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Defamation is a type of tort that you can raise when you believe someone has said something about you that has damaged your reputation. It can be a confusing and complicated area of law. Additionally, it is not always easy to work out whether you will have a strong claim if you sue the person who said the damaging thing about you. However, some key questions can help make clear whether the event that occurred to you may amount to defamation or not. This article will focus on key things to ask yourself when you are considering bringing a case of defamation.

Is the Statement Defamatory?

To bring a case for defamation, you need to be able to point to a ‘defamatory statement’. This test is based on your reputation. You must ask yourself whether a statement that has been made about you would negatively impact your reputation in some way. This means the statement could cause people to: 

  • think less of you;
  • shun or avoid you;
  • discredit you; or 
  • expose you to hatred, contempt or ridicule. 

A classic example is if someone spreads a damaging lie about you.

Central to the legal requirement for defamation is what a ‘reasonable person’ would think. In other words, the question is whether the statement, viewed in the eyes of a reasonable person, would have any of the impacts listed above. When considering what ‘reasonable person’ means, the law will generally consider what a person of ordinary intelligence with some general knowledge and experience of the world would think.

Note that for the purposes of working out whether a statement is defamatory, it does not matter whether the person who made the statement intended to defame you or not.

Where Has the Statement Been Published? 

Another key question to ask yourself is where and how the statement has been published. This is a critical aspect of defamation. Note this does not necessarily mean that the statement about you must have been published in the normal sense of the world, i.e. in a book or on the news. The test in defamation law in New Zealand is narrower than that. All you need to show is that someone communicated a defamatory statement to another person. 

This means you cannot sue for defamation if someone calls you a liar to your face with no one around. However, you could sue them for defamation if they told someone else. You should consider whether bringing a lawsuit for defamation would be worth it if. Especially if not many people heard or saw the statement. This is because it is likely that the scale of harm to your reputation would be taken into account. Therefore, you may not be awarded very significant damages.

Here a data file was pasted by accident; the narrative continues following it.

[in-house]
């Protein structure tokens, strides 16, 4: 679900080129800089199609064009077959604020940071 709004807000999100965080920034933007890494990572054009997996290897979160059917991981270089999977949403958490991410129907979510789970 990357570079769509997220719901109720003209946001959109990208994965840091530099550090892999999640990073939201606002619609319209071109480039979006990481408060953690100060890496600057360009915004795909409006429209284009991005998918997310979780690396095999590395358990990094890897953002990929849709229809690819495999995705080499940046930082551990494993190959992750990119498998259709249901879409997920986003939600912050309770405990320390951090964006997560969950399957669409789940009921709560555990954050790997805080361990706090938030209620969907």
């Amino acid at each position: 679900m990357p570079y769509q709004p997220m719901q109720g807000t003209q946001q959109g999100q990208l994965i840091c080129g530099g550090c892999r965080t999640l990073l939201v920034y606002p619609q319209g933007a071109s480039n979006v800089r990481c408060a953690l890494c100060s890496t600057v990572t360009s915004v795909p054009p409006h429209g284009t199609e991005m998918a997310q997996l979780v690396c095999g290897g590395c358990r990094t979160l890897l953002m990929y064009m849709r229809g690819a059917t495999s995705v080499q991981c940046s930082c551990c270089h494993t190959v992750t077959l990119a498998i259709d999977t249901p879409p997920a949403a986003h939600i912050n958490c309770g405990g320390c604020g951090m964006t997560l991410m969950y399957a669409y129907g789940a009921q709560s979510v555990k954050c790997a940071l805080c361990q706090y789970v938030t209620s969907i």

Do You Want to Consider Litigation for Defamation?

Perhaps the most important question is to ask yourself whether you want to consider litigation for defamation, irrespective of how damaging the statement might be. This is because defamation proceedings can have something called the ‘Streisand effect’.

Essentially, if the purpose of suing for defamation is to protect your reputation and remove a defamatory statement about you from the public, defamation proceedings can have the opposite effect. This is even if you are ultimately successful in court. Defamation proceedings are usually long and expensive and sometimes the media covers them. Consequently, the very statement you want to remove from public circulation may be blown up. This could lead to:

  • people discussing it more; and
  • more harm to your reputation than there was originally.

You should also factor in that defamation proceedings are typically onerous and expensive undertakings. They require specialised lawyers and can involve jury trials. From the start of the process until it finishes, a defamation proceeding may last at least one year and sometimes even more. You should always consider the expense of bringing a defamation claim before committing to litigation. 

Key Takeaways

When you think you have a defamation claim, you should first consider whether the statement made about you lowered your reputation. To make a case for defamation, you do not need to show that a statement was published to a lot of people. It is enough if a defamatory statement was only communicated to another person. However, the costs associated with defamation might be high. If you want to know more about defamation or seek advice, contact LegalVision’s disputes and litigation lawyers on 0800 005 570 or complete the form on this page.

Frequently Asked Questions

Does it matter if you cannot prove who has seen the defamatory statement?

It depends on the context. For example, if someone posts a statement in a news article, a court might just assume that a third party has viewed it. However, the defamatory statement may have been published to a narrower audience and is more circumstantial. For example, the statement was spoken orally to a third party or posted on a private Facebook page. In this case, the court might require some evidence. 

Can statements directed at groups of people be defamatory?

The test for a ‘defamatory statement’ is exactly the same if the statement made is about a group of people. A member of a group of people will be able to sue in defamation if they can show that the words would be understood by a reasonable person to refer to them in particular. 

What are some alternative legal claims instead of defamation?

You could also consider raising a claim under the Harmful Digital Communications Act if the statement was made online. You could also look at whether a harassment or breach of privacy claim would be more suitable.  

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